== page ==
In 1983, Access Arts began as an arts education program and today still functions as the School of Service's major program. Now, with an annual enrollment of 2,000, Access Arts provides extensive arts education to a wide variety of students. Classes are divided into children and adult sections, and the program provides learning experiences to students with mental and physical disabilities, to those from low-income backgrounds and to those who neither have a disability nor are financially disadvantaged.

Sharp, who has overseen Access Arts since 2005, said that about 60 percent of students there have a disability or come from low-income families.

“A major focus is helping those with disabilities and those without work together," Sharp said. "It’s a good way to normalize their situation, and they learn a lot from one another.”

Lugine Hein said Austin comes to Access Arts to use his hands and to create things that make him proud. He also gets to be around other children.

“The social aspect is really awesome,” Lugine Hein said.

While Access Arts enriches Austin’s life, Austin, in return, uses his pottery to help others. The Heins have hosted trivia nights at which they auction off his pieces and donate the money to the Batten Disease Support and Research Association, an international organization for families affected by the disease.

“People who know him are excited to have his artwork,” Lugine Hein said.

Two other students in Dove’s pottery class with Austin, sisters Mercede and Cheyenne Blackston, have been coming to Access Arts to create pottery for about six years. On the day the group made SpaghettiO bowls, they were there with their mother, Gayla Palmero, and younger sister, Aysha Palmero.

For Mercede, 18, and Cheyenne, 16, who both have Down syndrome, Access Arts provides the same kind of social benefits, but it has also replaced their occupational therapy.

“When they did do occupational therapy, they played with clay, but they didn’t make anything,” Palmero said. “Now, they see the results of their work.”

Six years' worth of projects have resulted in a home flush with picture frames, bowls and animal figurines. Pottery holds toiletries such as cotton balls and toothpaste in their bathroom. The sisters smiled when asked about their favorite pieces: Cheyenne likes making figurines of horses, pigs and sheep, and said that one time, she got to push clay through a strainer to make sheep’s curls. Mercede's favorite is a clay crocodile.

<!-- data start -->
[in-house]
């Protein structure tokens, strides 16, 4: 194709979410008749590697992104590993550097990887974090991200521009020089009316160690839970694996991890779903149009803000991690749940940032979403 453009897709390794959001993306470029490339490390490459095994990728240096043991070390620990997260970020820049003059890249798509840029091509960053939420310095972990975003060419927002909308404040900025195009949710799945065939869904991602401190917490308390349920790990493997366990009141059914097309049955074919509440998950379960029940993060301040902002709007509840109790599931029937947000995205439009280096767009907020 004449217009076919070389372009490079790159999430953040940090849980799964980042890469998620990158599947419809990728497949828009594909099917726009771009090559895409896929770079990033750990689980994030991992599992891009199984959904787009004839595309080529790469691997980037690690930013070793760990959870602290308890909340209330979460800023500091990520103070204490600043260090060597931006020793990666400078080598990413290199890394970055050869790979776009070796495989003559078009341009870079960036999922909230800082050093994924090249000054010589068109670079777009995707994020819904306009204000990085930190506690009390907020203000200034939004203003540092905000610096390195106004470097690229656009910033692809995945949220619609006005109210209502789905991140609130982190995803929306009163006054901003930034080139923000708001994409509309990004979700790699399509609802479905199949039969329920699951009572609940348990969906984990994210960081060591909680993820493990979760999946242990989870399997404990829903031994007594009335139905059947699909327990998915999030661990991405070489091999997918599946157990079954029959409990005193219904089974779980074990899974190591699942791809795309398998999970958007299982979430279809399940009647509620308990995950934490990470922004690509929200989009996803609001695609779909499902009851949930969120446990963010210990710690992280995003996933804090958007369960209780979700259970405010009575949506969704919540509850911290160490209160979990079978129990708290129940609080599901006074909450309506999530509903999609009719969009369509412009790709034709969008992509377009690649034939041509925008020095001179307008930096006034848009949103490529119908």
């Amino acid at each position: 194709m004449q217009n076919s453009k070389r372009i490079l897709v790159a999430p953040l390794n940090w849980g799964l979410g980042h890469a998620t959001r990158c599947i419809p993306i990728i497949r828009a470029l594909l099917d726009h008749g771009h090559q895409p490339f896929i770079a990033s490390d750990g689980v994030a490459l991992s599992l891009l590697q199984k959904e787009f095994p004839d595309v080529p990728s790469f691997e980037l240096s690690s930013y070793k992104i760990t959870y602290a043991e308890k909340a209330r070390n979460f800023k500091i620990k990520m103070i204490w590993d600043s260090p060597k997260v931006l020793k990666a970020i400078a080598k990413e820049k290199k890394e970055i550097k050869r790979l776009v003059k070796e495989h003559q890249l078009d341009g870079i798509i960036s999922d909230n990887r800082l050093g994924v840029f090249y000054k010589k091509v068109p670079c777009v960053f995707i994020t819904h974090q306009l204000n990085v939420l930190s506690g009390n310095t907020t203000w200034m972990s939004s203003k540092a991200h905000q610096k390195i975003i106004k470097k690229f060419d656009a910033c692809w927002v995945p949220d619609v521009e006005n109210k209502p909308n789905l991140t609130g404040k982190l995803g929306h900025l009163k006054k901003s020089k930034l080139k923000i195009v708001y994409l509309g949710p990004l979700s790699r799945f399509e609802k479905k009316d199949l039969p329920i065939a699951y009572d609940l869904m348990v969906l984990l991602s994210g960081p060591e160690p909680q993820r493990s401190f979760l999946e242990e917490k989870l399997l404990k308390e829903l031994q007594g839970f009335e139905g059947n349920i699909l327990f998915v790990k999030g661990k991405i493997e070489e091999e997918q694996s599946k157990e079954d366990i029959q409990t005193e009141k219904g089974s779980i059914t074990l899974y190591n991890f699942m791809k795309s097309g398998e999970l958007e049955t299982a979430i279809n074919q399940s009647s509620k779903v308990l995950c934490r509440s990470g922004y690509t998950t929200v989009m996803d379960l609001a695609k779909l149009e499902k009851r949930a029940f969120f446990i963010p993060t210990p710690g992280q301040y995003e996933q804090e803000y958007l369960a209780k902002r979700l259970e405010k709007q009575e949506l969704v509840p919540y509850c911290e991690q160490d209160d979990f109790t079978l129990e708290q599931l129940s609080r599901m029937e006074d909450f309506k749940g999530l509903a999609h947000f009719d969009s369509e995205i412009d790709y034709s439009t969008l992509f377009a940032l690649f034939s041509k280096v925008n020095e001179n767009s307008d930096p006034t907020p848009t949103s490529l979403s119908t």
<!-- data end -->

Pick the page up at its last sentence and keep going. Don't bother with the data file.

A grass-roots operation

Although Austin Hein and the Blackston sisters take only pottery classes, Access Arts offers classes in weaving, jewelry, writing, sculpture, drawing, mixed media and photography. An eight-week class costs on average about $75, or a little more than $9 a class, Sharp said.

Access Arts also awards an average of 400 annual scholarships, which are provided through grant money from entities such as the city of Columbia and the Missouri Arts Council. A partnership exists between Access Arts and nearby Benton Elementary School, in which about 250 students from kindergarten through sixth grade walk over to the school for pottery classes twice a year, free of charge.

Access Arts relies mainly on word-of-mouth or free media to advertise its services, but it also participates in art festivals to promote itself, illuminating its status as a grass-roots organization.

In 2008, about 40 percent of its $132,000 operating budget was paid by class revenues. Donations from individuals, groups, businesses and foundations covered about 27 percent of the budget. Access Arts also holds an annual holiday fundraising sale, at which certain students and instructors sell their art and donate all of the proceeds to the organization.

The recession appears to be an additional burden. Sharp said that though the ratio of children to adult students is normally pretty equal, enrollment has dropped noticeably in the children’s classes; the adult classes, however, are thriving. Sharp attributes this to families needing to trim their budgets by cutting activities such as Access Arts for their children, while adults seek creative outlets during stressful times.